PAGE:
MCCHESNEY: Abbas went on to say that al-Qaida stole 24 tons of chicken feed, as well as livestock, when they operated in this area. Mike Stevens says his effort here is dwarfed by the immense problems facing Iraqi agriculture as a whole. Modern equipment is missing. Irrigation canals are shattered by war, and pumping stations that pump water from the Tigris and Euphrates into the canals are very badly damaged.
SMITH: NPR's John McChesney is just back from Iraq, and he's with us now to talk about how agriculture's faring in Iraq.
John, you got a chance to observe Iraq, I understand it, from the air, and what does it look like, these farming areas?
MCCHESNEY: Well, I think most Americans think of Iraq as a desert, and when you fly over this valley between the Tigris and Euphrates, you see hundreds of square miles of tilled land between those two big rivers. It's a tortured, extensive irrigation system. Some of it's new; some of it's hundreds of years old. You also notice an absence of mechanical equipment.
In an hour-long flight over the valley, I saw just two combines in wheat fields and only a few tractors. It reminds me of California's Central Valley, which is also an arid valley. It has two big rivers, and it has a great growing season.
The fields here, though, are ragged, and in California, they use laser leveling so the whole field gets evenly watered. That's not what's happening here. You see this kind of ragged-edged field.
MCCHESNEY: Now John, there's certainly a lot of military technology in Iraq that we've shipped over there. Why can't these farmers get the technology they need?
MCCHESNEY: They're just not able to get it because they can't get loans. They're - the banking system's just getting underway there, and even if they could, they might not invest in new equipment and technology because they don't own their own land.
The government still owns 80 percent of the farming land. And they also look at this thing and they say well, I don't know how long this is going to stay stable. You know, what if it turns over and gets violent again, and why should I make an investment in my land if it's not going to get stable? They even have a hard time getting fertilizer for the crops.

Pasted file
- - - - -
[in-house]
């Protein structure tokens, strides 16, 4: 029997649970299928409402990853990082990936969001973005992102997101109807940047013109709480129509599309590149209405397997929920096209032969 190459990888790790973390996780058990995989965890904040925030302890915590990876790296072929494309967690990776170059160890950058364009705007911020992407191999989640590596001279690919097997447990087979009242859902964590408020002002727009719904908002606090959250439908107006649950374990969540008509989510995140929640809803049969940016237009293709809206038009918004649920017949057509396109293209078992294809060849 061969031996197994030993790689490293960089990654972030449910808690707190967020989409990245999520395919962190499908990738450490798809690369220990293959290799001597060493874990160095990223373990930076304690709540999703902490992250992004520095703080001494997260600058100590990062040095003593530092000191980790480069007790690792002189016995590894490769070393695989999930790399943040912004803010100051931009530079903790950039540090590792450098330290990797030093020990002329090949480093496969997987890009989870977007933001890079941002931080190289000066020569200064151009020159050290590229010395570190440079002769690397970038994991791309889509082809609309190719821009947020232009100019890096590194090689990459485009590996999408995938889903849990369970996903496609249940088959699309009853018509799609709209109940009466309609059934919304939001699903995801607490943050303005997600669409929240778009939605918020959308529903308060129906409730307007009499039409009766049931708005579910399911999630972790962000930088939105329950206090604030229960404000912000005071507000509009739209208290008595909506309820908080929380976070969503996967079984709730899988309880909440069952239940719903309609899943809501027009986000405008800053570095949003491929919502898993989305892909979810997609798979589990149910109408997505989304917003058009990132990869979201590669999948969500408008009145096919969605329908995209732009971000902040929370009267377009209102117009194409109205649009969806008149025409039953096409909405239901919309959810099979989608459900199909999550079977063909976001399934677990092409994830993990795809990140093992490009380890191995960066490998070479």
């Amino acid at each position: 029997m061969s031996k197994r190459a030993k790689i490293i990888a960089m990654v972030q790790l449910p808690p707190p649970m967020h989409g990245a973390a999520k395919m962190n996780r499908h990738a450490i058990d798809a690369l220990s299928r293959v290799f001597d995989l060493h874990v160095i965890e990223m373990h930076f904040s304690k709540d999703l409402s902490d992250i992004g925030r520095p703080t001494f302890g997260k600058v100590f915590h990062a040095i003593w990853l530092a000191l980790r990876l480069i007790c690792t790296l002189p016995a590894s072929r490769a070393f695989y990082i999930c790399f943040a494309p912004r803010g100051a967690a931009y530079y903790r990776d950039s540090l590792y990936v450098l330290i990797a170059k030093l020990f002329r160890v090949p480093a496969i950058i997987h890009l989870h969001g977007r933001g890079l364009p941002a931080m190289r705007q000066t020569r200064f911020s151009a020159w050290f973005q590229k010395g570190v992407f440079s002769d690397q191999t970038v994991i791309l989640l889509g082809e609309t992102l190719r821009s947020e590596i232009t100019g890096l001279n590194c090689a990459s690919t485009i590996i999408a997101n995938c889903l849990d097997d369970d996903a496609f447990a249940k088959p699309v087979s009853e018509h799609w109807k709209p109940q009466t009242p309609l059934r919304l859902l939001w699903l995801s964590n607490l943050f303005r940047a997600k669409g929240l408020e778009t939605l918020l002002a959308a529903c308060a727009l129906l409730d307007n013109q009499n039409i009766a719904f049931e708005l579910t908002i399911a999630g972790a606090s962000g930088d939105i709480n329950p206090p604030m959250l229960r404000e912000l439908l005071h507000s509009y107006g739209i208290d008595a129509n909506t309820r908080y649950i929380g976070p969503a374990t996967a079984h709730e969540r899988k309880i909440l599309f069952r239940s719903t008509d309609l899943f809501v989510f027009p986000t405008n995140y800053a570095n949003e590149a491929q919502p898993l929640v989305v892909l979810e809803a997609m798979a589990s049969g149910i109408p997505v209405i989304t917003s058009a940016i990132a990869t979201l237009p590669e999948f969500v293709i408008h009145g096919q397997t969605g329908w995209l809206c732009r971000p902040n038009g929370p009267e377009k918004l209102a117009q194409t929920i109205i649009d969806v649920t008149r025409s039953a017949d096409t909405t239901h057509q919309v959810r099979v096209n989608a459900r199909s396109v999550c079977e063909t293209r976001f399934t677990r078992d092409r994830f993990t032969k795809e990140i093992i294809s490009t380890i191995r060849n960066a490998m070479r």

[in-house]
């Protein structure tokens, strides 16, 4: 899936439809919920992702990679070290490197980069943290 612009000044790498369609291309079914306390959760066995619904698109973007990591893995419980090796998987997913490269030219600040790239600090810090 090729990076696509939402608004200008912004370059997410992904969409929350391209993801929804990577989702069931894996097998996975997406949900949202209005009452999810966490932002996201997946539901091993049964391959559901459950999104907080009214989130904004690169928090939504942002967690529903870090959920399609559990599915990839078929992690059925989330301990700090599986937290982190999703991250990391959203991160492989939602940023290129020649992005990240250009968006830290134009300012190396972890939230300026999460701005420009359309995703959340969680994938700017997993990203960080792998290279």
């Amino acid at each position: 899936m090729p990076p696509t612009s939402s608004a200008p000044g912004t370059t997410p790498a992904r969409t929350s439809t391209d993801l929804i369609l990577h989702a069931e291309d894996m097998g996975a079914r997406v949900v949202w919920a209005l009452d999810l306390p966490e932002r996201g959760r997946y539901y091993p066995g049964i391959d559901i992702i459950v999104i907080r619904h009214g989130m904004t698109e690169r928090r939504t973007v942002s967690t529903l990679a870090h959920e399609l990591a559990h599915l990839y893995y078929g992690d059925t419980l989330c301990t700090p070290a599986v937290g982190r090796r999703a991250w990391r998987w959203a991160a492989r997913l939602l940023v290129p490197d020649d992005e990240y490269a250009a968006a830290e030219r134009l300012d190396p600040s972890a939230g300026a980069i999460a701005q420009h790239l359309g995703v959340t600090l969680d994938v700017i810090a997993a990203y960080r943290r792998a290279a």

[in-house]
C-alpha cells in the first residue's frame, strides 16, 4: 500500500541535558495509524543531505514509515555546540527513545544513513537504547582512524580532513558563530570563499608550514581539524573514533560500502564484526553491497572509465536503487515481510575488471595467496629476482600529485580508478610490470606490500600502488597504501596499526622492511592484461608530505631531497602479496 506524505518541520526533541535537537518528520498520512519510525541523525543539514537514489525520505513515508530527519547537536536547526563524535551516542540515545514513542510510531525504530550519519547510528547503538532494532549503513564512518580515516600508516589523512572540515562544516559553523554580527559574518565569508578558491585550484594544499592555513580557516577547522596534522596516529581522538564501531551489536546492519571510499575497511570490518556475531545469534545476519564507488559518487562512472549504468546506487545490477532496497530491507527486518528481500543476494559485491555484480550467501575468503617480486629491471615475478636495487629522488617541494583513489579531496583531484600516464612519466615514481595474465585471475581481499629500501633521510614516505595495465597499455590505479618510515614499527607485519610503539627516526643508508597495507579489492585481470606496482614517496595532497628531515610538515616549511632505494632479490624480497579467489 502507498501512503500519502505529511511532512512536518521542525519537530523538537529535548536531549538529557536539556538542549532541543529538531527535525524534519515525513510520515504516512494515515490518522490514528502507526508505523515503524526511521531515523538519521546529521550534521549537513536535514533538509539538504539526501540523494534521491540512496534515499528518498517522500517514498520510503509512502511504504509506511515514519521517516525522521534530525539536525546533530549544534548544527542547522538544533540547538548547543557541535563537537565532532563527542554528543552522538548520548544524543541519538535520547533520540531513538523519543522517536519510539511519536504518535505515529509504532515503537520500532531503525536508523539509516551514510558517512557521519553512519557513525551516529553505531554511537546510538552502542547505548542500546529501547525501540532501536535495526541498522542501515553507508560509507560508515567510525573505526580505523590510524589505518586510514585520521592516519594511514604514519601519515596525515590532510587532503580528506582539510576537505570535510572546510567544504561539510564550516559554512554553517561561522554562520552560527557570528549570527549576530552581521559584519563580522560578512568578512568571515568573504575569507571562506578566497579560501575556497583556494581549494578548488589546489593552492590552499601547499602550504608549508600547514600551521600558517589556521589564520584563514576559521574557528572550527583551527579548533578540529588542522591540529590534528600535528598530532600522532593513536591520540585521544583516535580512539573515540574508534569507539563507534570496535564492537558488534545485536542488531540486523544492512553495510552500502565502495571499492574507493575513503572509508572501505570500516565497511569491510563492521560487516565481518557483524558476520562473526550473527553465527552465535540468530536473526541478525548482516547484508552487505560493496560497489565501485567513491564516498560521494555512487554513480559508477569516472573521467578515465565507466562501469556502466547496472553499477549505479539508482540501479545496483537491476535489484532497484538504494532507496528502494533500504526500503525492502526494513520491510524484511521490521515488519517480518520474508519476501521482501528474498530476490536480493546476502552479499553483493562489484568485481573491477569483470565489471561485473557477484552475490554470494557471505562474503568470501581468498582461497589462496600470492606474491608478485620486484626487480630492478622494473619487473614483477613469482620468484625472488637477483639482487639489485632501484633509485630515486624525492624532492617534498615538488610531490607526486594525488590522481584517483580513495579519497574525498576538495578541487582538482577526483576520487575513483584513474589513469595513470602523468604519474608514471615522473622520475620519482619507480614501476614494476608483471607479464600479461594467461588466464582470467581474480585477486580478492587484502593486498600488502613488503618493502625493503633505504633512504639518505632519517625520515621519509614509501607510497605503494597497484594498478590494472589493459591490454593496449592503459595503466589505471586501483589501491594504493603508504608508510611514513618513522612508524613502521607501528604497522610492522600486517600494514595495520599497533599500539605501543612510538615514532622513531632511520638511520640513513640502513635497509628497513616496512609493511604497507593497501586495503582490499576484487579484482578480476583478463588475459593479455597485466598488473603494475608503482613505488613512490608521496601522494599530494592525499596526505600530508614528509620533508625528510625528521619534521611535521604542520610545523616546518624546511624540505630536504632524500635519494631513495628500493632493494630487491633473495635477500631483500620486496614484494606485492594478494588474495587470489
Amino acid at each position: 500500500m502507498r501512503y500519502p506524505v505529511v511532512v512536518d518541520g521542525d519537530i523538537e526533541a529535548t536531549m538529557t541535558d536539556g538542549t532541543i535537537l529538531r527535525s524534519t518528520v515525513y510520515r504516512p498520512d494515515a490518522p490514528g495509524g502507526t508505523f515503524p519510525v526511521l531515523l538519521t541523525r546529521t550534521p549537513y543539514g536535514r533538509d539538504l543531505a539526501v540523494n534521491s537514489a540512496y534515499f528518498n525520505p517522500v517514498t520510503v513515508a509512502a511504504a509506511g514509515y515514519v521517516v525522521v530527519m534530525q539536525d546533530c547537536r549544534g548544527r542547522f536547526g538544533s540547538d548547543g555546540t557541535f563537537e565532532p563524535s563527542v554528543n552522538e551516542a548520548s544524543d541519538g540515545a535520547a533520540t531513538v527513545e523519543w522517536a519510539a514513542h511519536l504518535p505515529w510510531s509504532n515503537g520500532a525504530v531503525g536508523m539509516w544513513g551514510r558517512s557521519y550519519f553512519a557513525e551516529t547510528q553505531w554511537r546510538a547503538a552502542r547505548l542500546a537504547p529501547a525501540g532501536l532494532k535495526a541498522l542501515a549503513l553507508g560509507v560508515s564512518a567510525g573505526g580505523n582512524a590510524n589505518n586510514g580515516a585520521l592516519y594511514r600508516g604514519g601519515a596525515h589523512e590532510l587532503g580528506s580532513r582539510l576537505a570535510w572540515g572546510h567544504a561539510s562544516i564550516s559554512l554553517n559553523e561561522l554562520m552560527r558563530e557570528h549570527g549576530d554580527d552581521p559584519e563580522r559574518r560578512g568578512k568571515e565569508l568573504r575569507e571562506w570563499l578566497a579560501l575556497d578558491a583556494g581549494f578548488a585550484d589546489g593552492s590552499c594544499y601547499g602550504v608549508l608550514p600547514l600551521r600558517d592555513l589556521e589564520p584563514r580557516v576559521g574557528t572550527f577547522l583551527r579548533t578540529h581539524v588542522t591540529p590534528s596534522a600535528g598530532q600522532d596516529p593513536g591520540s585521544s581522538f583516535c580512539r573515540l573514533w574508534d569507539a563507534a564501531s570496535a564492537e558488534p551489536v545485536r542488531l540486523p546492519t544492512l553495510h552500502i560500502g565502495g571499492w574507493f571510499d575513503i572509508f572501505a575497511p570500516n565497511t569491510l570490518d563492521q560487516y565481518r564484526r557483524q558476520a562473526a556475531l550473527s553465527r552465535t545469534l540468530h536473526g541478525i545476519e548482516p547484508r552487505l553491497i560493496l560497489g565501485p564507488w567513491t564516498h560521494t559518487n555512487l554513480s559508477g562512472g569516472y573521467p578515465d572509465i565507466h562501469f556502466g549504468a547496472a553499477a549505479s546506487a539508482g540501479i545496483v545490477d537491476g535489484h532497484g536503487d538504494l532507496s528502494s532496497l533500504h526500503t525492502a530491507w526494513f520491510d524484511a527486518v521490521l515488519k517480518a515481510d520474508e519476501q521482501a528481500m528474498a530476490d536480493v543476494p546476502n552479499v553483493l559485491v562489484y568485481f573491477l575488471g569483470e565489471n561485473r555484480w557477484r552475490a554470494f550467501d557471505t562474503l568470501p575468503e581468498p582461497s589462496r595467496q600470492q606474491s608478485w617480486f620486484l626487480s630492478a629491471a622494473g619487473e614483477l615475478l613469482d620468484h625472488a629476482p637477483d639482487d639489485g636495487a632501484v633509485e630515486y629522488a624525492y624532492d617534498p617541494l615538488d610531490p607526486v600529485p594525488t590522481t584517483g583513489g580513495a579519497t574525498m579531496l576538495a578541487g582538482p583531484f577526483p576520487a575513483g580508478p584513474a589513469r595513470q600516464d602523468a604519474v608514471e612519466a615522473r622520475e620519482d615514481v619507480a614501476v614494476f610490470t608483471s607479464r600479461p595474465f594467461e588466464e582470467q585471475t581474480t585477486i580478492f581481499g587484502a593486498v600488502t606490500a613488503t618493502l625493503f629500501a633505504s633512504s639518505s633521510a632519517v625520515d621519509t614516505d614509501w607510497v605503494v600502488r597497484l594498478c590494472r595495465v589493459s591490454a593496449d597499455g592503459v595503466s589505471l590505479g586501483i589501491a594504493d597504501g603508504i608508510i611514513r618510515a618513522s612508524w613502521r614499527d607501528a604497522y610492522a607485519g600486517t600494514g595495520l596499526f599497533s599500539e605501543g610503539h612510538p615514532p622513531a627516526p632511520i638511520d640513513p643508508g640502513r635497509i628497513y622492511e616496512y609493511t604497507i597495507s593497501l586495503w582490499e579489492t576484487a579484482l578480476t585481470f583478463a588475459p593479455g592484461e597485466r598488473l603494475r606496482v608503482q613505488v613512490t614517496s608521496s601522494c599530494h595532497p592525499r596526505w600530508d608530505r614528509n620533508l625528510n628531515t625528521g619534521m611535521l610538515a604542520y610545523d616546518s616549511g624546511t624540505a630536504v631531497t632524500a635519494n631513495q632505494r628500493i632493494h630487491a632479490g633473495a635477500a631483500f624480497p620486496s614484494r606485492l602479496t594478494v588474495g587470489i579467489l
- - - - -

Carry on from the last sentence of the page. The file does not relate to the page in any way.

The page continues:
MCCHESNEY: Which is strange because they have plenty of natural gas, and petroleum products are what you use to make fertilizer. So what's the problem?
MCCHESNEY: Well, well let my Minnesota agriculture representative, Mike Stevens, answer that question.
STEVENS: A lot of that fertilizer was used by al-Qaida to make explosive devices. With the nitrogen content in there, it would make a heck of a bomb.
MCCHESNEY: So fertilizer's banned - at least certain kinds of fertilizers are banned. And on top of that, the farmers here have a hard time getting seeds, and the genetics of their native seed stocks have degraded over time, in any case. So, they've got that problem, as well.
SMITH: So if they don't have the fertilizer, and they don't have the technology, then where is all the food coming from for Iraqis?
MCCHESNEY: Well, it's coming from outside. They import 70 percent of their grain, most of it from the United States now. They also import a much higher percentage of fruits and vegetables. That's up to around 85 percent, and it's imported from Jordan and Iran.
The Jordanians are complaining that pushes their prices up, and American military authorities are unhappy because those vegetable trucks coming in from Iran may have some rockets underneath all that broccoli and tomatoes.
SMITH: Now Iraq did have a rich history of crop production. I mean, they know how to do this, right?
MCCHESNEY: They do, and you know, this is one of the most rich agricultural areas in the world. What they want to do is produce high-value crops - vegetables, fruits, nuts and livestock. Iraq should become a net exporter of food for the rest of the water-starved Middle East, and they hope that will happen.
SMITH: NPR's John McChesney, thank you very much.
MCCHESNEY: Thank you.